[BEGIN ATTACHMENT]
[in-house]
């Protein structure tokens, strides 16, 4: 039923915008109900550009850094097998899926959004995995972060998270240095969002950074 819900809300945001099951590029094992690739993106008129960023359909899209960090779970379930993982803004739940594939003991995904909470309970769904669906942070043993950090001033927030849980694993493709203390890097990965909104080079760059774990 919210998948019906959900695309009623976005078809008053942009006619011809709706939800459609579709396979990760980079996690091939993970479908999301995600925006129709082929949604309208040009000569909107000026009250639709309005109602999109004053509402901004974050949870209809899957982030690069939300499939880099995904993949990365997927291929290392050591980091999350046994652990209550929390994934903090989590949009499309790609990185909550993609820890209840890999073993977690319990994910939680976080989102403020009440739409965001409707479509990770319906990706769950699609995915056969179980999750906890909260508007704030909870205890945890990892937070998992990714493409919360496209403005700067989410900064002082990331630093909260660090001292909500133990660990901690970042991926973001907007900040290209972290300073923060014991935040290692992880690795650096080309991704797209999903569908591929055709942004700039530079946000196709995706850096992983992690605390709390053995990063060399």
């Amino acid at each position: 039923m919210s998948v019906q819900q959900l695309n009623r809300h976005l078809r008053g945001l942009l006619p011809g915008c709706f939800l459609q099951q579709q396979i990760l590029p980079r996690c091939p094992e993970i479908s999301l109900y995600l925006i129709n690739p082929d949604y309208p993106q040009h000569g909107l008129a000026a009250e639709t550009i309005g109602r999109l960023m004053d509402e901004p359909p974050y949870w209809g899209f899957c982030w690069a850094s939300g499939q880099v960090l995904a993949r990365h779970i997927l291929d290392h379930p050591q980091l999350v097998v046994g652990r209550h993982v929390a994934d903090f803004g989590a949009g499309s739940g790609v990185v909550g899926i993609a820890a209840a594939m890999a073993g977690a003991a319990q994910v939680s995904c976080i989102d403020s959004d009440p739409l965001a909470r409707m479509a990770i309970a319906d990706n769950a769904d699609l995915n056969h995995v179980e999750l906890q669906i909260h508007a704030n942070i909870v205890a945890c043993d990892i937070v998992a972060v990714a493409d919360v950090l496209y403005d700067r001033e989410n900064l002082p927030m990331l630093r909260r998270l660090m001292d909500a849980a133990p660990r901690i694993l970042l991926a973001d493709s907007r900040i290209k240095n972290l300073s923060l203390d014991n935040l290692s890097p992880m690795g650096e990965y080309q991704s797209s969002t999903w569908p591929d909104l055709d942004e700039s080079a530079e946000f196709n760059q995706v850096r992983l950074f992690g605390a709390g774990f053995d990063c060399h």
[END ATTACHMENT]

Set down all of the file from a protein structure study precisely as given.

[in-house]
């Protein structure tokens, strides 16, 4: 039923915008109900550009850094097998899926959004995995972060998270240095969002950074 819900809300945001099951590029094992690739993106008129960023359909899209960090779970379930993982803004739940594939003991995904909470309970769904669906942070043993950090001033927030849980694993493709203390890097990965909104080079760059774990 919210998948019906959900695309009623976005078809008053942009006619011809709706939800459609579709396979990760980079996690091939993970479908999301995600925006129709082929949604309208040009000569909107000026009250639709309005109602999109004053509402901004974050949870209809899957982030690069939300499939880099995904993949990365997927291929290392050591980091999350046994652990209550929390994934903090989590949009499309790609990185909550993609820890209840890999073993977690319990994910939680976080989102403020009440739409965001409707479509990770319906990706769950699609995915056969179980999750906890909260508007704030909870205890945890990892937070998992990714493409919360496209403005700067989410900064002082990331630093909260660090001292909500133990660990901690970042991926973001907007900040290209972290300073923060014991935040290692992880690795650096080309991704797209999903569908591929055709942004700039530079946000196709995706850096992983992690605390709390053995990063060399």
């Amino acid at each position: 039923m919210s998948v019906q819900q959900l695309n009623r809300h976005l078809r008053g945001l942009l006619p011809g915008c709706f939800l459609q099951q579709q396979i990760l590029p980079r996690c091939p094992e993970i479908s999301l109900y995600l925006i129709n690739p082929d949604y309208p993106q040009h000569g909107l008129a000026a009250e639709t550009i309005g109602r999109l960023m004053d509402e901004p359909p974050y949870w209809g899209f899957c982030w690069a850094s939300g499939q880099v960090l995904a993949r990365h779970i997927l291929d290392h379930p050591q980091l999350v097998v046994g652990r209550h993982v929390a994934d903090f803004g989590a949009g499309s739940g790609v990185v909550g899926i993609a820890a209840a594939m890999a073993g977690a003991a319990q994910v939680s995904c976080i989102d403020s959004d009440p739409l965001a909470r409707m479509a990770i309970a319906d990706n769950a769904d699609l995915n056969h995995v179980e999750l906890q669906i909260h508007a704030n942070i909870v205890a945890c043993d990892i937070v998992a972060v990714a493409d919360v950090l496209y403005d700067r001033e989410n900064l002082p927030m990331l630093r909260r998270l660090m001292d909500a849980a133990p660990r901690i694993l970042l991926a973001d493709s907007r900040i290209k240095n972290l300073s923060l203390d014991n935040l290692s890097p992880m690795g650096e990965y080309q991704s797209s969002t999903w569908p591929d909104l055709d942004e700039s080079a530079e946000f196709n760059q995706v850096r992983l950074f992690g605390a709390g774990f053995d990063c060399h």